How to taste olive oil at home
Guide to tasting extra virgin olive oil for everyone. How to evaluate the quality of an olive oil comfortably at home.
When buying olive oil, knowledge is power!
We know that extra virgin olive oil plays an important role in nutrition, especially the Italian one. However, it is increasingly difficult to realize the quality of the product that we have before us due to the ever-growing number of producers and brands of olive oil that crowd supermarkets and grocery stores.
According to journalist Tom Mueller, speaking on the popular CBS News program “60 Minutes,” an astonishing 80% of the extra virgin olive oil sold in the United States does not meet the standards for extra virgin. The suggestion for all shoppers is that it is very important to be informed: When Buying Olive Oil, Knowledge is Power! If for pleasure or curiosity you want to discover the qualities of an olive oil, here are the techniques used by professionals that you can reproduce at home and train as you try.
What to do before tasting:
To better prepare the taste buds it would be better not to smoke at least 30 minutes before tasting, avoid using very fragrant products that can interfere with your sense of smell, do not eat.
The first experience of an extra virgin olive oil is the visual one. Once you follow these simple rules, pour two teaspoons of olive oil into a clear glass and try to immediately grasp the consistency. A quality oil should have a medium-low degree of fluidity A lower quality oil, on the other hand, will be very fluid
After the first visual approach, it's time for the olfactory analysis. For a better result, we recommend heating the oil inside the glass with the heat of your hand, turning it in the meantime and including the end of the glass with your other hand. At this point discover the glass by letting out all the aromas, move your nose closer and inhale very slowly but deeply. This way you should be able to feel all the nuances and aromas of olive oil. In general, the perception of the various aromas should oscillate on a scale ranging from "barely perceptible" to "very intense".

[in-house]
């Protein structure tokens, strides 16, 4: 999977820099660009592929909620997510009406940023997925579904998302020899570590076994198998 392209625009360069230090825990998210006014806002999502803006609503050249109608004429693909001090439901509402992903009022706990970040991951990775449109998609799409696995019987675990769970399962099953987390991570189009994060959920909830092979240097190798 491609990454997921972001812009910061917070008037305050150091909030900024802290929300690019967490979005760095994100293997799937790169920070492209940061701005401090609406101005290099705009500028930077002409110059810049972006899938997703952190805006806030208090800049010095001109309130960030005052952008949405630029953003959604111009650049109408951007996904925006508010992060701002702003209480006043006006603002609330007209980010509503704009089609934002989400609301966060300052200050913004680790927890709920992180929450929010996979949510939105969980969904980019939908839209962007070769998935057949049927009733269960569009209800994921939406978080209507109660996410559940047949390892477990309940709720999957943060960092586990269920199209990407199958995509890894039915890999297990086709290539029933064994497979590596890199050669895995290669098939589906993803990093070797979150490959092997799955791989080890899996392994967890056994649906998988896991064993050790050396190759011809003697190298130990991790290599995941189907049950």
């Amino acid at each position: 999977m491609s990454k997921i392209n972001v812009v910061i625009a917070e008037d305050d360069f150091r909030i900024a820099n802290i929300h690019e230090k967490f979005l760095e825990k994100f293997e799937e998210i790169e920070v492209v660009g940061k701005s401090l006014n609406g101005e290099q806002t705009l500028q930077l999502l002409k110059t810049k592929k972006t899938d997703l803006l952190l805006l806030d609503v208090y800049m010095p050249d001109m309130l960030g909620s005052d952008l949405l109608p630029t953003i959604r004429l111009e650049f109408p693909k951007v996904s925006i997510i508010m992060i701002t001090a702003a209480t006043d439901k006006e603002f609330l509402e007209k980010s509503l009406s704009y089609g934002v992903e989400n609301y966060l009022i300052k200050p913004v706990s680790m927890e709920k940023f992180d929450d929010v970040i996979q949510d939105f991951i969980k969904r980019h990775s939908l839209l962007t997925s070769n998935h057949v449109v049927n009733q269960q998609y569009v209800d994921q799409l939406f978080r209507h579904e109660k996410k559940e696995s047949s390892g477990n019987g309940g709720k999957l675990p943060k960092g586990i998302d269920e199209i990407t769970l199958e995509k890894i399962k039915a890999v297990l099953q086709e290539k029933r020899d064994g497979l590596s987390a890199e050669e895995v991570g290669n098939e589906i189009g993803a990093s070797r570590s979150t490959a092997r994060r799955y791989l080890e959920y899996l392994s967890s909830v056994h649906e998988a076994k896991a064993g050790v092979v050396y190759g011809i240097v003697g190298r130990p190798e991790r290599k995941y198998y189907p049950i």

Finally, after sight and smell, it's time for the real tasting: Take a small amount of olive oil and distribute it evenly across the mouth with the tongue. Afterwards, with the tongue that adheres to the palate and the parted lips, slowly inhale for a period of time of about 30 seconds. Let the inspired air make the aromas move towards the taste buds. Especially the first few times it is good to repeat the operation several times to collect and record more information that may have escaped the first few times.
You may experience a peppery sensation in the back of your throat that may burn a little—this is from oleocanthol, the antioxidant naturally found in the oil. Sometimes you will cough because it’s so strong— but that’s okay! That is actually considered a compliment to a producer; it means they’re making a very healthy oil. Some people rate oils as one, two or three coughs in terms of intensity.
What should you "feel" with your senses? Which feelings can be considered positive and which negative? During the tasting, you can also denote the olfactory peculiarities, being the two channels (gustatory and olfactory) linked. Smell: the olfactory analysis should be immediately clear the scent of fruity olive green if you clearly distinguish the flavor of freshly squeezed olives or ripe fruit. From here you will deduce the degree of ripeness of the olives. Taste: You should be able to distinguish properties such as bitter, spicy and the many other attributes that you can learn more about in our article on the sensory analysis of extra virgin olive oil.
How to recognize a good extra virgin olive oil: If the result of your analysis corresponds to a distinguishable presence of all flavors and smells then you will be faced with a good extra virgin olive oil, the quality increases as the harmony and balance between all the parameters increases. Some other tips: At first it will seem that you are unable to grasp many nuances, but trust that with time and by training your senses you will find every time you go deeper and deeper into the sensorial knowledge of the oil.
What olive oil should you buy?
Definitely extra-virgin olive oil, although it isn’t always easy to know if you’re getting extra virgin, even if it says so on the label. (Note: olive oils listed as ‘pure” or “light” do not contain oleocanthal. It, like other phenolics, is removed during the refining process.) Only extra virgin olive oil contains the all-important oleocanthal.